If management projected good enough record to wait for second transfer window: When the window closed we were 4-4-1. We’ve lost the two since then. The thought was, ‘we’re .500, and if you can stay at that pace you stay in contention, you grind out some results, and I think we have the talent to play at that pace. And if you can stay in contention, you add three starters and hopefully you have enough. Look, there’s definitely a risk in putting yourself in a hole. … We had half a dozen guys – give or take – that we thought were really our top-tier targets. And as it played out, they were all either on teams battling relegation or contending for a title, and as a result none of our top five guys were available. It’s one thing to say if you have a guy and kind of a 1-A guy, and you get one or the other, and one’s free, OK then there’s a decision to be made. But if you’re top five guys aren’t available, then it’s not honestly that tempting, because you’re talking about potentially an eight-figure investment, you’re talking about a contract that’s a multi-year contract. You can’t just make those decisions based on eight or 10 games. Might it hurt us in the short-term? It might. But this is something about really resetting the franchise and trying to put our organization in a good spot for years to come, not just weeks.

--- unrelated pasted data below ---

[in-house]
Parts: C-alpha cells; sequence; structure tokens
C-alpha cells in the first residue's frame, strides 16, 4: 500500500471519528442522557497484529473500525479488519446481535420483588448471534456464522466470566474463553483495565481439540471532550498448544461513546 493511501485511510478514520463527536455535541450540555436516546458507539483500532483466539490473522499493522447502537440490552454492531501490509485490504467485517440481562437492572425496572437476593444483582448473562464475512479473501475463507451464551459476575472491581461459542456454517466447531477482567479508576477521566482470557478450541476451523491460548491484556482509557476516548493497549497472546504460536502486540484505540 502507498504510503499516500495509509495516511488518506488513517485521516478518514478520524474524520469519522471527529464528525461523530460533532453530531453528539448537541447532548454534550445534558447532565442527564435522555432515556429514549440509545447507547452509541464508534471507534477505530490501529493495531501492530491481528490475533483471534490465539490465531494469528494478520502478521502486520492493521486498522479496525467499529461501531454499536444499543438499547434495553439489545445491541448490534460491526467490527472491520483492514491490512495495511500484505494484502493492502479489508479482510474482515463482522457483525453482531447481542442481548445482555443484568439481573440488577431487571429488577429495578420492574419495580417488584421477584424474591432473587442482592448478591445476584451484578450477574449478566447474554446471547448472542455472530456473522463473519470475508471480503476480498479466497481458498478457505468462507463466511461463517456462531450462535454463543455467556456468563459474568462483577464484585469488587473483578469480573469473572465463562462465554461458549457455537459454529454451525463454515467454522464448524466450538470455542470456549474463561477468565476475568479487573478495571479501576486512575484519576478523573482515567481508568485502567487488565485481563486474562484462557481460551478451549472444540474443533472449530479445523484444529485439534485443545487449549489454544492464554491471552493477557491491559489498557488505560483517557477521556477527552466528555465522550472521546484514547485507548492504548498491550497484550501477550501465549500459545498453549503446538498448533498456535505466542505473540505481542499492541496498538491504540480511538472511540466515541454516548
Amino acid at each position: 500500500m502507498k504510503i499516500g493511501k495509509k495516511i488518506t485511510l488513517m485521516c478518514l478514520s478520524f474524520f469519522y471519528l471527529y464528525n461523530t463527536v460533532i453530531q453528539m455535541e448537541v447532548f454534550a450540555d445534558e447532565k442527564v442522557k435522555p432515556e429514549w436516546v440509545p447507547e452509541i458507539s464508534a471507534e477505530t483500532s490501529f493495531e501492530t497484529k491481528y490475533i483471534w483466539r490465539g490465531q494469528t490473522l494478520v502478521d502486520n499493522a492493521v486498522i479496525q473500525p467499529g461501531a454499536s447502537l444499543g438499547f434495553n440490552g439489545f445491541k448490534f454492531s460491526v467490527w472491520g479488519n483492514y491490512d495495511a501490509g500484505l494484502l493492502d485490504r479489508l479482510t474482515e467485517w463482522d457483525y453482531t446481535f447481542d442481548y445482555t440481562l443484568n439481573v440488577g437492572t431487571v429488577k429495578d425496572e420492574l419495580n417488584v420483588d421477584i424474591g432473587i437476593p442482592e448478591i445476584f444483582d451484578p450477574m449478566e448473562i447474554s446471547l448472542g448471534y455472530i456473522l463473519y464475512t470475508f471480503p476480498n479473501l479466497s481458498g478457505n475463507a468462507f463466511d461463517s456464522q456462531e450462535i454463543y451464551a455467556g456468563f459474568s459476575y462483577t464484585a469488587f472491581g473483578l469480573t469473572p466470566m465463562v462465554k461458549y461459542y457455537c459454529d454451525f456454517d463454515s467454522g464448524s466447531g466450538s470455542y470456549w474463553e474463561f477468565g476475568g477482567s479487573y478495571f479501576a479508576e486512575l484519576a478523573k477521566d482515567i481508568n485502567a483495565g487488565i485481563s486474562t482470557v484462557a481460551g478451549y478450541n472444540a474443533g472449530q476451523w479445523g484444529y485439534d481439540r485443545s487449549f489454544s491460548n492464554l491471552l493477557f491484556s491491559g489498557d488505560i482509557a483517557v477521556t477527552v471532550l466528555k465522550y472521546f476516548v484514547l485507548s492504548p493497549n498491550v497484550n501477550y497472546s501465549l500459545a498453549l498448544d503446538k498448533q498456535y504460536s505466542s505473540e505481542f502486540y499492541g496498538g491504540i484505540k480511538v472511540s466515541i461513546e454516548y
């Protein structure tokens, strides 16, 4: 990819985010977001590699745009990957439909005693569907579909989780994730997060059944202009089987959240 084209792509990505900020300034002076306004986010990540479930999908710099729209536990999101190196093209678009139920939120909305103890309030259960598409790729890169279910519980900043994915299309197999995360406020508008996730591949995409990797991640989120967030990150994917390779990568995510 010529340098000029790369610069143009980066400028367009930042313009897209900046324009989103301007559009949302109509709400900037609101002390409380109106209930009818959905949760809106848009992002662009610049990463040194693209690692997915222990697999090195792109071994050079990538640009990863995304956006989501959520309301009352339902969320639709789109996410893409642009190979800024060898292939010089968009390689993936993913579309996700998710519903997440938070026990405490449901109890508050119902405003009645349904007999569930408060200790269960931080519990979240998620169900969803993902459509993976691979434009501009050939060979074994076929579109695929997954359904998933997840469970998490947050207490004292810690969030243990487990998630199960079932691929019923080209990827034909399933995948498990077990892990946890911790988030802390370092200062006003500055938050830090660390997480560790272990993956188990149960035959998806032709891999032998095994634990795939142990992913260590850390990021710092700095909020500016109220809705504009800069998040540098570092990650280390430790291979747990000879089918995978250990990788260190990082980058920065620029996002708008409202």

If he could see firing Sigi Schmid or any coach in midseason: I’d like to stay focused on the performance of the team. Obviously, for all of us, we have more secure jobs – myself included – if the team wins. That’s what we’re focused on, and we’re focused on the team performing well, and the team continuing to make the most of its talent and to bring in more talent.